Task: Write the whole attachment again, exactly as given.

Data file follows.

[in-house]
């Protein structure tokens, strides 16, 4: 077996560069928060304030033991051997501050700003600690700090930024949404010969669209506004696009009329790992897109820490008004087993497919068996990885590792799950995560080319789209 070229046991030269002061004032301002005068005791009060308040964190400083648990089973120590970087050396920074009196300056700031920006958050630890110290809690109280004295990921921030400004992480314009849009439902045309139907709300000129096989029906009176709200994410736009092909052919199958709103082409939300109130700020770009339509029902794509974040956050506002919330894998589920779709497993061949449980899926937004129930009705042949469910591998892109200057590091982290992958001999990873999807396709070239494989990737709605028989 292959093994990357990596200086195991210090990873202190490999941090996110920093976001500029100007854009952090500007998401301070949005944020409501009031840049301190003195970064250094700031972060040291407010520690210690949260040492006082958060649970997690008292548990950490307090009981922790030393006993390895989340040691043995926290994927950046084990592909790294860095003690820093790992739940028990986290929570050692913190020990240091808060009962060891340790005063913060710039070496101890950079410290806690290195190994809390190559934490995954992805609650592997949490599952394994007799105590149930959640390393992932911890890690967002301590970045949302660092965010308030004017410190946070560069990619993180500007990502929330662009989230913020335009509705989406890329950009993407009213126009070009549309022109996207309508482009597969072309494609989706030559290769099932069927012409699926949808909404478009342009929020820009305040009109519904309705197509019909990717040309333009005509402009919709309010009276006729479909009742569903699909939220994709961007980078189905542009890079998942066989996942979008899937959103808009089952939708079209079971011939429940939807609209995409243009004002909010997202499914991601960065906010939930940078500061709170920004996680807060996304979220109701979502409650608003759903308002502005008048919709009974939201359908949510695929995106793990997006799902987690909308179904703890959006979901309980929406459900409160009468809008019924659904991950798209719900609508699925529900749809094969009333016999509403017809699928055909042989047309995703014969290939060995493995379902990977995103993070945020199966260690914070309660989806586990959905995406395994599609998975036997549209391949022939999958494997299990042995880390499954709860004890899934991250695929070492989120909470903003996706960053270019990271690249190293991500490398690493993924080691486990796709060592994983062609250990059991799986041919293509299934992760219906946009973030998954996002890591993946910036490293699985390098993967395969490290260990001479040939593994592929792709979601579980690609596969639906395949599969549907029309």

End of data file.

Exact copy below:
[in-house]
């Protein structure tokens, strides 16, 4: 077996560069928060304030033991051997501050700003600690700090930024949404010969669209506004696009009329790992897109820490008004087993497919068996990885590792799950995560080319789209 070229046991030269002061004032301002005068005791009060308040964190400083648990089973120590970087050396920074009196300056700031920006958050630890110290809690109280004295990921921030400004992480314009849009439902045309139907709300000129096989029906009176709200994410736009092909052919199958709103082409939300109130700020770009339509029902794509974040956050506002919330894998589920779709497993061949449980899926937004129930009705042949469910591998892109200057590091982290992958001999990873999807396709070239494989990737709605028989 292959093994990357990596200086195991210090990873202190490999941090996110920093976001500029100007854009952090500007998401301070949005944020409501009031840049301190003195970064250094700031972060040291407010520690210690949260040492006082958060649970997690008292548990950490307090009981922790030393006993390895989340040691043995926290994927950046084990592909790294860095003690820093790992739940028990986290929570050692913190020990240091808060009962060891340790005063913060710039070496101890950079410290806690290195190994809390190559934490995954992805609650592997949490599952394994007799105590149930959640390393992932911890890690967002301590970045949302660092965010308030004017410190946070560069990619993180500007990502929330662009989230913020335009509705989406890329950009993407009213126009070009549309022109996207309508482009597969072309494609989706030559290769099932069927012409699926949808909404478009342009929020820009305040009109519904309705197509019909990717040309333009005509402009919709309010009276006729479909009742569903699909939220994709961007980078189905542009890079998942066989996942979008899937959103808009089952939708079209079971011939429940939807609209995409243009004002909010997202499914991601960065906010939930940078500061709170920004996680807060996304979220109701979502409650608003759903308002502005008048919709009974939201359908949510695929995106793990997006799902987690909308179904703890959006979901309980929406459900409160009468809008019924659904991950798209719900609508699925529900749809094969009333016999509403017809699928055909042989047309995703014969290939060995493995379902990977995103993070945020199966260690914070309660989806586990959905995406395994599609998975036997549209391949022939999958494997299990042995880390499954709860004890899934991250695929070492989120909470903003996706960053270019990271690249190293991500490398690493993924080691486990796709060592994983062609250990059991799986041919293509299934992760219906946009973030998954996002890591993946910036490293699985390098993967395969490290260990001479040939593994592929792709979601579980690609596969639906395949599969549907029309």